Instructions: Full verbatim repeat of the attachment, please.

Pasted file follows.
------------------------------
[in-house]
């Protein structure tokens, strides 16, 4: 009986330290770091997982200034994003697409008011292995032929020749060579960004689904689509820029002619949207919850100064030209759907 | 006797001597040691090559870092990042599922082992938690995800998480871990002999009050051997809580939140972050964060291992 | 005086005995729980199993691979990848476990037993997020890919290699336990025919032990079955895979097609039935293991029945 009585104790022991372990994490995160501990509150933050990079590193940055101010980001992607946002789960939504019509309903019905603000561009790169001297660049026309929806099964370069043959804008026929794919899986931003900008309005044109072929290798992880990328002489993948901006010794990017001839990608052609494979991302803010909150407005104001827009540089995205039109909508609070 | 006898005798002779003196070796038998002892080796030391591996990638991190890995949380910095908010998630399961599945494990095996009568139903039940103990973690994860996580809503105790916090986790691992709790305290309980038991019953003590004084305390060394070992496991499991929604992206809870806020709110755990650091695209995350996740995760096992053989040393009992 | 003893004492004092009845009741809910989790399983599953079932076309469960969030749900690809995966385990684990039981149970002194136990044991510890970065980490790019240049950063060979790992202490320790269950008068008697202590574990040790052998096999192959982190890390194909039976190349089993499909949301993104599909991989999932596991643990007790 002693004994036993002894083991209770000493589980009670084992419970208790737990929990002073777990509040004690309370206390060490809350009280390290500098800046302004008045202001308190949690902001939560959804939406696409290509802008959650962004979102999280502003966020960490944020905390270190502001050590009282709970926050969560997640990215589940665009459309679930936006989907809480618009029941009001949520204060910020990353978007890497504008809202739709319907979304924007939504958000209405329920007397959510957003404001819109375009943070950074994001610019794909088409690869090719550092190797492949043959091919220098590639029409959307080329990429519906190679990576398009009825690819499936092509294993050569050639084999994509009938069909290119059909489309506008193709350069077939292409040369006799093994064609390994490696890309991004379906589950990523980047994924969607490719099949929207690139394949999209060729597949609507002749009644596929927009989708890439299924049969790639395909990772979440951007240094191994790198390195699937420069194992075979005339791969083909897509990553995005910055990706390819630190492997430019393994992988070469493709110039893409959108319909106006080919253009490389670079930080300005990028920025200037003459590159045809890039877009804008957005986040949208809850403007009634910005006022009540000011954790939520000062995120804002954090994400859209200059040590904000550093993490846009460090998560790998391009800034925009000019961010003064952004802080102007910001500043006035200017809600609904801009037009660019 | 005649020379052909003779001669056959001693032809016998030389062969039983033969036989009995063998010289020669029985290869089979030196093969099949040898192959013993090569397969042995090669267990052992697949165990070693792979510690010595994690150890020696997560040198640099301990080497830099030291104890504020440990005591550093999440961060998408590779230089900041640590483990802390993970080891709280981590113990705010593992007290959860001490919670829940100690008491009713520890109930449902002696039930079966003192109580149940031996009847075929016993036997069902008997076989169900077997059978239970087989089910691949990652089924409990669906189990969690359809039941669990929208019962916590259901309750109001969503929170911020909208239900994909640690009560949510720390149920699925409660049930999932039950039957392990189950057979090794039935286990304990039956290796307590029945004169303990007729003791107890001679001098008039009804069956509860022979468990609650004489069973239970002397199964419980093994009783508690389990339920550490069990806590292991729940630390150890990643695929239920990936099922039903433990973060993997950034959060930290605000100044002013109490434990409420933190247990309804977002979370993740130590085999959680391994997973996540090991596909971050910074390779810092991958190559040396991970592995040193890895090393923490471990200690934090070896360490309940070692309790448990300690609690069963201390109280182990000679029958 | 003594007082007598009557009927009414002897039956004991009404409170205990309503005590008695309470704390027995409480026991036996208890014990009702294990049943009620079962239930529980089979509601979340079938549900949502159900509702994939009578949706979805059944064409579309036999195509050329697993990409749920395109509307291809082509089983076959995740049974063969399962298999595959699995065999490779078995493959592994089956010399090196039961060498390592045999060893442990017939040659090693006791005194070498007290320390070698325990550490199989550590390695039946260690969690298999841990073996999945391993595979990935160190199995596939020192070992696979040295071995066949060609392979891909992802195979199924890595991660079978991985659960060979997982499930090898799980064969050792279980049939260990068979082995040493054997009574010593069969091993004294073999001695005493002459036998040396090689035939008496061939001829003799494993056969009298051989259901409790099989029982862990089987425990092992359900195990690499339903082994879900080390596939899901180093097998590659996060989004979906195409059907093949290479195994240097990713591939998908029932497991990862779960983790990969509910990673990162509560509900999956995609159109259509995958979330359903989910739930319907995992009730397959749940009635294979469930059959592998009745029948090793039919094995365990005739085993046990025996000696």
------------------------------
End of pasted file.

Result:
[in-house]
């Protein structure tokens, strides 16, 4: 009986330290770091997982200034994003697409008011292995032929020749060579960004689904689509820029002619949207919850100064030209759907 | 006797001597040691090559870092990042599922082992938690995800998480871990002999009050051997809580939140972050964060291992 | 005086005995729980199993691979990848476990037993997020890919290699336990025919032990079955895979097609039935293991029945 009585104790022991372990994490995160501990509150933050990079590193940055101010980001992607946002789960939504019509309903019905603000561009790169001297660049026309929806099964370069043959804008026929794919899986931003900008309005044109072929290798992880990328002489993948901006010794990017001839990608052609494979991302803010909150407005104001827009540089995205039109909508609070 | 006898005798002779003196070796038998002892080796030391591996990638991190890995949380910095908010998630399961599945494990095996009568139903039940103990973690994860996580809503105790916090986790691992709790305290309980038991019953003590004084305390060394070992496991499991929604992206809870806020709110755990650091695209995350996740995760096992053989040393009992 | 003893004492004092009845009741809910989790399983599953079932076309469960969030749900690809995966385990684990039981149970002194136990044991510890970065980490790019240049950063060979790992202490320790269950008068008697202590574990040790052998096999192959982190890390194909039976190349089993499909949301993104599909991989999932596991643990007790 002693004994036993002894083991209770000493589980009670084992419970208790737990929990002073777990509040004690309370206390060490809350009280390290500098800046302004008045202001308190949690902001939560959804939406696409290509802008959650962004979102999280502003966020960490944020905390270190502001050590009282709970926050969560997640990215589940665009459309679930936006989907809480618009029941009001949520204060910020990353978007890497504008809202739709319907979304924007939504958000209405329920007397959510957003404001819109375009943070950074994001610019794909088409690869090719550092190797492949043959091919220098590639029409959307080329990429519906190679990576398009009825690819499936092509294993050569050639084999994509009938069909290119059909489309506008193709350069077939292409040369006799093994064609390994490696890309991004379906589950990523980047994924969607490719099949929207690139394949999209060729597949609507002749009644596929927009989708890439299924049969790639395909990772979440951007240094191994790198390195699937420069194992075979005339791969083909897509990553995005910055990706390819630190492997430019393994992988070469493709110039893409959108319909106006080919253009490389670079930080300005990028920025200037003459590159045809890039877009804008957005986040949208809850403007009634910005006022009540000011954790939520000062995120804002954090994400859209200059040590904000550093993490846009460090998560790998391009800034925009000019961010003064952004802080102007910001500043006035200017809600609904801009037009660019 | 005649020379052909003779001669056959001693032809016998030389062969039983033969036989009995063998010289020669029985290869089979030196093969099949040898192959013993090569397969042995090669267990052992697949165990070693792979510690010595994690150890020696997560040198640099301990080497830099030291104890504020440990005591550093999440961060998408590779230089900041640590483990802390993970080891709280981590113990705010593992007290959860001490919670829940100690008491009713520890109930449902002696039930079966003192109580149940031996009847075929016993036997069902008997076989169900077997059978239970087989089910691949990652089924409990669906189990969690359809039941669990929208019962916590259901309750109001969503929170911020909208239900994909640690009560949510720390149920699925409660049930999932039950039957392990189950057979090794039935286990304990039956290796307590029945004169303990007729003791107890001679001098008039009804069956509860022979468990609650004489069973239970002397199964419980093994009783508690389990339920550490069990806590292991729940630390150890990643695929239920990936099922039903433990973060993997950034959060930290605000100044002013109490434990409420933190247990309804977002979370993740130590085999959680391994997973996540090991596909971050910074390779810092991958190559040396991970592995040193890895090393923490471990200690934090070896360490309940070692309790448990300690609690069963201390109280182990000679029958 | 003594007082007598009557009927009414002897039956004991009404409170205990309503005590008695309470704390027995409480026991036996208890014990009702294990049943009620079962239930529980089979509601979340079938549900949502159900509702994939009578949706979805059944064409579309036999195509050329697993990409749920395109509307291809082509089983076959995740049974063969399962298999595959699995065999490779078995493959592994089956010399090196039961060498390592045999060893442990017939040659090693006791005194070498007290320390070698325990550490199989550590390695039946260690969690298999841990073996999945391993595979990935160190199995596939020192070992696979040295071995066949060609392979891909992802195979199924890595991660079978991985659960060979997982499930090898799980064969050792279980049939260990068979082995040493054997009574010593069969091993004294073999001695005493002459036998040396090689035939008496061939001829003799494993056969009298051989259901409790099989029982862990089987425990092992359900195990690499339903082994879900080390596939899901180093097998590659996060989004979906195409059907093949290479195994240097990713591939998908029932497991990862779960983790990969509910990673990162509560509900999956995609159109259509995958979330359903989910739930319907995992009730397959749940009635294979469930059959592998009745029948090793039919094995365990005739085993046990025996000696």